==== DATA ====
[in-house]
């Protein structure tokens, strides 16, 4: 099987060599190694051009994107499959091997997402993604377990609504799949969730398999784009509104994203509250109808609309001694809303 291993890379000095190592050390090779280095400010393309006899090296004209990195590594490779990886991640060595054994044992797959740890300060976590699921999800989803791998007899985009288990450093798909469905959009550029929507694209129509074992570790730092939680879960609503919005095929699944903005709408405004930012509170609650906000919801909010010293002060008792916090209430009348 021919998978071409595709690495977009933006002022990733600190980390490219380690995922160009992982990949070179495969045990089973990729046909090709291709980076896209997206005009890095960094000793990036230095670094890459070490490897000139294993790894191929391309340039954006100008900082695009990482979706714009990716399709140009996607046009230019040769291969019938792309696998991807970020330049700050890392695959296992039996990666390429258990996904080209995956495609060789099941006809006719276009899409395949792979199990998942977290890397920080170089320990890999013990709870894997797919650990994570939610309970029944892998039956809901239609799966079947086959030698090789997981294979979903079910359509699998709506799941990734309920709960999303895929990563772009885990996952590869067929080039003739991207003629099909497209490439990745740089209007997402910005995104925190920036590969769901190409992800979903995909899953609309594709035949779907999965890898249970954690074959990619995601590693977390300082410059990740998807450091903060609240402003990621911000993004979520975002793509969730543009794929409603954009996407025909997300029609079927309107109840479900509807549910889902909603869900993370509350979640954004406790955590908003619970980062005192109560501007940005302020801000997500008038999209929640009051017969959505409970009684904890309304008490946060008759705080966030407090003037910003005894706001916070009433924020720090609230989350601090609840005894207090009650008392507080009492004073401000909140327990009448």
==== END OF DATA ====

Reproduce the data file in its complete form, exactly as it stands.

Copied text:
[in-house]
């Protein structure tokens, strides 16, 4: 099987060599190694051009994107499959091997997402993604377990609504799949969730398999784009509104994203509250109808609309001694809303 291993890379000095190592050390090779280095400010393309006899090296004209990195590594490779990886991640060595054994044992797959740890300060976590699921999800989803791998007899985009288990450093798909469905959009550029929507694209129509074992570790730092939680879960609503919005095929699944903005709408405004930012509170609650906000919801909010010293002060008792916090209430009348 021919998978071409595709690495977009933006002022990733600190980390490219380690995922160009992982990949070179495969045990089973990729046909090709291709980076896209997206005009890095960094000793990036230095670094890459070490490897000139294993790894191929391309340039954006100008900082695009990482979706714009990716399709140009996607046009230019040769291969019938792309696998991807970020330049700050890392695959296992039996990666390429258990996904080209995956495609060789099941006809006719276009899409395949792979199990998942977290890397920080170089320990890999013990709870894997797919650990994570939610309970029944892998039956809901239609799966079947086959030698090789997981294979979903079910359509699998709506799941990734309920709960999303895929990563772009885990996952590869067929080039003739991207003629099909497209490439990745740089209007997402910005995104925190920036590969769901190409992800979903995909899953609309594709035949779907999965890898249970954690074959990619995601590693977390300082410059990740998807450091903060609240402003990621911000993004979520975002793509969730543009794929409603954009996407025909997300029609079927309107109840479900509807549910889902909603869900993370509350979640954004406790955590908003619970980062005192109560501007940005302020801000997500008038999209929640009051017969959505409970009684904890309304008490946060008759705080966030407090003037910003005894706001916070009433924020720090609230989350601090609840005894207090009650008392507080009492004073401000909140327990009448």